Physics Van 3-site Navigational Menu

Physics Van Navigational Menu

Q & A: entropy in a closed universe

Learn more physics!

Most recent answer: 10/03/2010
Q:
Suppose the universe is closed, does not inflate nor deflate and contains absolutely nothing expect a 1kg iron perfect sphere heated at 1,000K degrees in a single instant by some divine entity. The sphere radiates all its possible heat in space in all directions but since the universe is closed and contains nothing else except that sphere, the electromagnetic waves that carried away the sphere's heat will eventually come back at the sphere and reheat it up. A never ending cycle of heating and cooling will occur. Does it violates any thermodynamic laws? Is this the only way for entropy to remain constant (if there is any entropy in such a scenario in the first place)? Thank you!
- Anonymous
A:
This is a profound question, which I will only begin to answer.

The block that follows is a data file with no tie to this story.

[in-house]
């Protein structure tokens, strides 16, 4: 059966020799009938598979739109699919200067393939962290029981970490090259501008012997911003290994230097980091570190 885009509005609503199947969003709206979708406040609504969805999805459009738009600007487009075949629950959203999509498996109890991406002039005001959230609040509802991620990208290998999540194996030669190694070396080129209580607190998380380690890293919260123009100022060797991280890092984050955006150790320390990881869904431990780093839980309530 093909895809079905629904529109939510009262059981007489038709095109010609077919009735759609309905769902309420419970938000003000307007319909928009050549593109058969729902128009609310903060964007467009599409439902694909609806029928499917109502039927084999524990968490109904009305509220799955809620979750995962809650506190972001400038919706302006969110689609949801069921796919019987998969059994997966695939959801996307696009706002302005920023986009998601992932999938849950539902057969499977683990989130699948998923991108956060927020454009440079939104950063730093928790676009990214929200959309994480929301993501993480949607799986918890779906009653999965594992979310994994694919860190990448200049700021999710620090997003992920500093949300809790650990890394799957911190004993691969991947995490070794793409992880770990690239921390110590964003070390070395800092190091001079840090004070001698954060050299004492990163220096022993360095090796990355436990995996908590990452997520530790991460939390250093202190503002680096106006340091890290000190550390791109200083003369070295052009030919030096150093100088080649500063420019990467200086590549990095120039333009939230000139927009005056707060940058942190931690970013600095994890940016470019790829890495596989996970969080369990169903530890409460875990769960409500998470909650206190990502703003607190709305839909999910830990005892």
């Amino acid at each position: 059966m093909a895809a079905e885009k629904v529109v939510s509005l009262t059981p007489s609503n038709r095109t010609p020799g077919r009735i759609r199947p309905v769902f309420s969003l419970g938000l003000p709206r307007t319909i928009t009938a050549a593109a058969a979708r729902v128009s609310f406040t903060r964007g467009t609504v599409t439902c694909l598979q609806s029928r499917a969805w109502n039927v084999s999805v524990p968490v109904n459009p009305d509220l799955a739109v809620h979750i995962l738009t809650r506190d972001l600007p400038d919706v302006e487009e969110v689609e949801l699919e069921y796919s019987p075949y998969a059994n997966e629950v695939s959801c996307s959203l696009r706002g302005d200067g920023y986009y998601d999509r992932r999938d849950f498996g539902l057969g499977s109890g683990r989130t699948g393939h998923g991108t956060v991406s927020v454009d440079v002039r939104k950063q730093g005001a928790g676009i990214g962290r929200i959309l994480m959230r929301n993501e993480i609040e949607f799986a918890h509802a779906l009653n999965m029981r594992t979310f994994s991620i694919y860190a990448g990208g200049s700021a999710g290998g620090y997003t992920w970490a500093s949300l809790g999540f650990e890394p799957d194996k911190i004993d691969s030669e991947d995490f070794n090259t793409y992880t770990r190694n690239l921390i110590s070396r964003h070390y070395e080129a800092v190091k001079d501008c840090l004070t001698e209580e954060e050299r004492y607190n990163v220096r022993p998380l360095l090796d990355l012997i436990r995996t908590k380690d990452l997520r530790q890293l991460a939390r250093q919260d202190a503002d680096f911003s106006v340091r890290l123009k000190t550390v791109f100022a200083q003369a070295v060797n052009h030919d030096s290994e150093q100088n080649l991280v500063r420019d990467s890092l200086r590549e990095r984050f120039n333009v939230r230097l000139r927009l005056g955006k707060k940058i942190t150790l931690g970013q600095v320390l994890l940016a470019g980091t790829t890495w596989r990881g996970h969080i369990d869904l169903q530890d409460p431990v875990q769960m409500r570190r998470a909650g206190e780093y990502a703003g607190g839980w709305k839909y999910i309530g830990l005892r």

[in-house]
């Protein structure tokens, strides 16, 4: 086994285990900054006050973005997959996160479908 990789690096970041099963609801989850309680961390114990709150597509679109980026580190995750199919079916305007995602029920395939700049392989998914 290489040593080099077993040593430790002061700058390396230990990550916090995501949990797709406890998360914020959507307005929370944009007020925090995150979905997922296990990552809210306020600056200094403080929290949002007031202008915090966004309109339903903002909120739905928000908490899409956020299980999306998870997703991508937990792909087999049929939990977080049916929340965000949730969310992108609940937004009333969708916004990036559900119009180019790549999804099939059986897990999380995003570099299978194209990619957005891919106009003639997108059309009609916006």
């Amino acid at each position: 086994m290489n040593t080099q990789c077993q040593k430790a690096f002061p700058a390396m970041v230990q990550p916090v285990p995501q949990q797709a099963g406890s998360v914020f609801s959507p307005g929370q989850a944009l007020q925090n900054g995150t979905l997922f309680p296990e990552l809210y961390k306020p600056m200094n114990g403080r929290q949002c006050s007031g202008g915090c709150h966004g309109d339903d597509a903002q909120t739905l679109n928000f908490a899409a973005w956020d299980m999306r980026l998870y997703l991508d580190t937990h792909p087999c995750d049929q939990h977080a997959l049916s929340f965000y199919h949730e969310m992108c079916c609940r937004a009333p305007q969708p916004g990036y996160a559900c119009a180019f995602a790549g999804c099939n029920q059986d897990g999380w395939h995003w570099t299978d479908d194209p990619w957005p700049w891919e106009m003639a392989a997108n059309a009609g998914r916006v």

For starters, I should say that the universe you propose isn't quite gravitationally stable, but let's ignore that. Let's also ignore that with a finite binding energy, the ball's atoms will gradually evaporate.

Given that the radiation is not all emitted immediately, on each emission/absorption cycle the period will spread out. After enough cycles, the system will approach an equilibrium in which the ball is steadily emitting and absorbing equal amounts of radiation, within the margins of statistical fluctuations. Any standard thermodynamic description of this process would show that the net entropy, the sum of the radiation entropy and the ball entropy, increases until this equilibrium is reached. The laws of thermodynamics would work normally. By the way, since that radiation is spread out over a big universe, the whole thing will be pretty cold.

There are more subtle issues in describing the entropy of a closed system (a hint: quantum Liouville theorem) but I think that the answer above gets at what you were asking. If not, ask more!

Mike W.

(published on 10/03/2010)

Follow-up on this answer.